Asunto(s)
Ansiedad , Neoplasias Colorrectales , Depresión , Humanos , Neoplasias Colorrectales/psicología , Neoplasias Colorrectales/epidemiología , Neoplasias Colorrectales/complicaciones , Masculino , Femenino , Estudios Transversales , Persona de Mediana Edad , Depresión/epidemiología , Depresión/etiología , Depresión/psicología , Ansiedad/epidemiología , Ansiedad/psicología , Anciano , China/epidemiología , Prevalencia , Adulto , Anciano de 80 o más Años , Calidad de Vida , Carga Sintomática
8.
Nat Commun ; 15(1): 4771, 2024 Jun 05.
Artículo en Inglés | MEDLINE | ID: mdl-38839755

RESUMEN

Cancer patients often undergo rounds of trial-and-error to find the most effective treatment because there is no test in the clinical practice for predicting therapy response. Here, we conduct a clinical study to validate the zebrafish patient-derived xenograft model (zAvatar) as a fast predictive platform for personalized treatment in colorectal cancer. zAvatars are generated with patient tumor cells, treated exactly with the same therapy as their corresponding patient and analyzed at single-cell resolution. By individually comparing the clinical responses of 55 patients with their zAvatar-test, we develop a decision tree model integrating tumor stage, zAvatar-apoptosis, and zAvatar-metastatic potential. This model accurately forecasts patient progression with 91% accuracy. Importantly, patients with a sensitive zAvatar-test exhibit longer progression-free survival compared to those with a resistant test. We propose the zAvatar-test as a rapid approach to guide clinical decisions, optimizing treatment options and improving the survival of cancer patients.


Asunto(s)
Neoplasias Colorrectales , Pez Cebra , Animales , Neoplasias Colorrectales/tratamiento farmacológico , Neoplasias Colorrectales/patología , Humanos , Ensayos Antitumor por Modelo de Xenoinjerto , Femenino , Medicina de Precisión/métodos , Masculino , Antineoplásicos/uso terapéutico , Apoptosis/efectos de los fármacos , Supervivencia sin Progresión , Modelos Animales de Enfermedad , Avatar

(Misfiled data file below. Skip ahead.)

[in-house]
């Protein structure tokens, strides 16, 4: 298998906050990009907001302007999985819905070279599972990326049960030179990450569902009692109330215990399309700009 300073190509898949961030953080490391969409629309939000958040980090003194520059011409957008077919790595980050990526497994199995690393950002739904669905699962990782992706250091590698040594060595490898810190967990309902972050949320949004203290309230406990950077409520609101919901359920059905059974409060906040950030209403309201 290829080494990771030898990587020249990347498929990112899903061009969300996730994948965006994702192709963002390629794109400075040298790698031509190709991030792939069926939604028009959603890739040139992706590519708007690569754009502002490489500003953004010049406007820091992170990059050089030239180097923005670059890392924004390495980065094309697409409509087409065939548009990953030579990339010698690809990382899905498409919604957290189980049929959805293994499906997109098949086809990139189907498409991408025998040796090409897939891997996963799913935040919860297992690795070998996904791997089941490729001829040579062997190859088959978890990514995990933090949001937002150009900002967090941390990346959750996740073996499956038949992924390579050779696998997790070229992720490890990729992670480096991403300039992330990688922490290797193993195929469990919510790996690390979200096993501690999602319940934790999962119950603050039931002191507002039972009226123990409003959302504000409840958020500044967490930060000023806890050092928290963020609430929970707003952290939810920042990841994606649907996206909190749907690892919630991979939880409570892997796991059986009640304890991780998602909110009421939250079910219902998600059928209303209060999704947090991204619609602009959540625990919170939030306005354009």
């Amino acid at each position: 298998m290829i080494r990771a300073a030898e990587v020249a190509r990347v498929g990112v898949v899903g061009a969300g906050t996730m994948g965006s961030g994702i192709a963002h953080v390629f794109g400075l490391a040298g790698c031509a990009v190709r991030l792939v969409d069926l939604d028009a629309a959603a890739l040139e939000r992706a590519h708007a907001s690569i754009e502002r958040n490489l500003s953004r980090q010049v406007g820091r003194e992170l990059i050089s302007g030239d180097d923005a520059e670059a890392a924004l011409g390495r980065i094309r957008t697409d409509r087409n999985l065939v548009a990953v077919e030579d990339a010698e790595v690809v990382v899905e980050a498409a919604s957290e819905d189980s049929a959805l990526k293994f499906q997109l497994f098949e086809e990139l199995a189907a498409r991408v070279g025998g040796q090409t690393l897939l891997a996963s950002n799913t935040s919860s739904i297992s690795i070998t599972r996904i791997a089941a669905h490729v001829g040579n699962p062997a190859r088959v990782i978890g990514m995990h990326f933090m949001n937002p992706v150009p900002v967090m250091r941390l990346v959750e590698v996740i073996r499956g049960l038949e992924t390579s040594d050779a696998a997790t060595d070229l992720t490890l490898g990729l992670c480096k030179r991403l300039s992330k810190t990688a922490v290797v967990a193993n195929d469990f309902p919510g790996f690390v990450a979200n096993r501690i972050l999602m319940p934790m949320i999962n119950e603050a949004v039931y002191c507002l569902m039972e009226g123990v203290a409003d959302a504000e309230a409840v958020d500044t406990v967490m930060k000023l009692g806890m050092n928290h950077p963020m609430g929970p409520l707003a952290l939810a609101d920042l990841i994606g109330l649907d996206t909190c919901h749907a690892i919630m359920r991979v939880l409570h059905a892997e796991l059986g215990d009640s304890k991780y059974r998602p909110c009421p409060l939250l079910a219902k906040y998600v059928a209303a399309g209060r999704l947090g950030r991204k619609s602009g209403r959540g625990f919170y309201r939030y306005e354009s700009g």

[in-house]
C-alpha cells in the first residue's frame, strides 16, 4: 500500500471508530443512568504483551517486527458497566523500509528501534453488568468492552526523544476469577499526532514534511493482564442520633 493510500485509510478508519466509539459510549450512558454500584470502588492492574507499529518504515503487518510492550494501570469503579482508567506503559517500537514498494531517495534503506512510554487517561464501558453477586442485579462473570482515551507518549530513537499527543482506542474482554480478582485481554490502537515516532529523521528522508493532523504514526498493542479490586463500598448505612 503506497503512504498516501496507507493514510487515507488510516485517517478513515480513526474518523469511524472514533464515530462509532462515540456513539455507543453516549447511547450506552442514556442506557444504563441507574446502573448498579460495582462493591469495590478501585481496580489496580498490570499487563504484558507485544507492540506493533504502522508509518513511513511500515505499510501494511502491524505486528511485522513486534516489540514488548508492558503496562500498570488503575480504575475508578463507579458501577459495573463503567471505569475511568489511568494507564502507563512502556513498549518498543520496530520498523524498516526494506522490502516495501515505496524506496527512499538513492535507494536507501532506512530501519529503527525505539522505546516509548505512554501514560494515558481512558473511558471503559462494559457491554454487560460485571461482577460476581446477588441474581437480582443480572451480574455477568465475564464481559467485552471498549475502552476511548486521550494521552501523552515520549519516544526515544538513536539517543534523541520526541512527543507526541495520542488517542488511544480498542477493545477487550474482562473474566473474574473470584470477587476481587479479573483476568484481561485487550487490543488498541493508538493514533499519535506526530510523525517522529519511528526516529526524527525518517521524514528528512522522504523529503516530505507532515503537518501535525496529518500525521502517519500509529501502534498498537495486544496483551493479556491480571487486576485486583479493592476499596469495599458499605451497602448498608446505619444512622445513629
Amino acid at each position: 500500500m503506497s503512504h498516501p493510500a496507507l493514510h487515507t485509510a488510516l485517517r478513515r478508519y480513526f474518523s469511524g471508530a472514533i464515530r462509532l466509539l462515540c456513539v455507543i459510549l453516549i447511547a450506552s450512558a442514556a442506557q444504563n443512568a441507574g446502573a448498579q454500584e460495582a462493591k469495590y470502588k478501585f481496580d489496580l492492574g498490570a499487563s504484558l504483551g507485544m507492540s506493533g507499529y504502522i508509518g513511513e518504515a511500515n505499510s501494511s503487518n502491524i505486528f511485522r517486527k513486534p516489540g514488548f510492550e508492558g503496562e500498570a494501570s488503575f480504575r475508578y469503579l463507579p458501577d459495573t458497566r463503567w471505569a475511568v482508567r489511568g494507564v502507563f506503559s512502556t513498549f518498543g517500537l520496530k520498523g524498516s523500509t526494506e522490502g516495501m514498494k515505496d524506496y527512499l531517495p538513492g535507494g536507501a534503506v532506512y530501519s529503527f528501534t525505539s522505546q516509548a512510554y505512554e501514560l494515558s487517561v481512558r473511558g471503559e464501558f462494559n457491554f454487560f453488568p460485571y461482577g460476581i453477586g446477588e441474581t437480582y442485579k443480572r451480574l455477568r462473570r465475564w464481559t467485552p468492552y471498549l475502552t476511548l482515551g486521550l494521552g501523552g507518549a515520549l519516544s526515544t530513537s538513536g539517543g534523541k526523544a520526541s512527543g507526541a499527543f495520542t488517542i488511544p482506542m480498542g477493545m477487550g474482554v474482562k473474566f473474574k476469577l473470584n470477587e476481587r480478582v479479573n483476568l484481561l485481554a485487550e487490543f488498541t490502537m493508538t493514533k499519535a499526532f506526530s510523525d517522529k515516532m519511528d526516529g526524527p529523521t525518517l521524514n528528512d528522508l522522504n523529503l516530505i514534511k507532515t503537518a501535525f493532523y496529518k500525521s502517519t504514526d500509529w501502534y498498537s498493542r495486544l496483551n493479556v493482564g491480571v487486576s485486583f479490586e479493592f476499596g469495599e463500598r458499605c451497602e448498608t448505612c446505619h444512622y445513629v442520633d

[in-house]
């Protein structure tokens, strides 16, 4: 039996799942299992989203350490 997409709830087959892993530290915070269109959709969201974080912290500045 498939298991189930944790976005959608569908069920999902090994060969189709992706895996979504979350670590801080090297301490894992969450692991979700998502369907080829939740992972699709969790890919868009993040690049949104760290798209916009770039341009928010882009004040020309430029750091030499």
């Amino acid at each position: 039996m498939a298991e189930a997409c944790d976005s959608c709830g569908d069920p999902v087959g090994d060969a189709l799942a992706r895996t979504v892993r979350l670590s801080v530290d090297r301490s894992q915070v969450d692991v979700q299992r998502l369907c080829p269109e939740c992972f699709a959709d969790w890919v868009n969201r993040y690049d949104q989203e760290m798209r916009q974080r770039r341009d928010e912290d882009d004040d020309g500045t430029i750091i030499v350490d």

9.
BMC Cancer ; 24(1): 683, 2024 Jun 05.
Artículo en Inglés | MEDLINE | ID: mdl-38840078

RESUMEN

BACKGROUND: MicroRNAs (miRNAs) emerge in various organisms, ranging from viruses to humans, and play crucial regulatory roles within cells, participating in a variety of biological processes. In numerous prediction methods for miRNA-disease associations, the issue of over-dependence on both similarity measurement data and the association matrix still hasn't been improved. In this paper, a miRNA-Disease association prediction model (called TP-MDA) based on tree path global feature extraction and fully connected artificial neural network (FANN) with multi-head self-attention mechanism is proposed. The TP-MDA model utilizes an association tree structure to represent the data relationships, multi-head self-attention mechanism for extracting feature vectors, and fully connected artificial neural network with 5-fold cross-validation for model training. RESULTS: The experimental results indicate that the TP-MDA model outperforms the other comparative models, AUC is 0.9714. In the case studies of miRNAs associated with colorectal cancer and lung cancer, among the top 15 miRNAs predicted by the model, 12 in colorectal cancer and 15 in lung cancer were validated respectively, the accuracy is as high as 0.9227. CONCLUSIONS: The model proposed in this paper can accurately predict the miRNA-disease association, and can serve as a valuable reference for data mining and association prediction in the fields of life sciences, biology, and disease genetics, among others.


Asunto(s)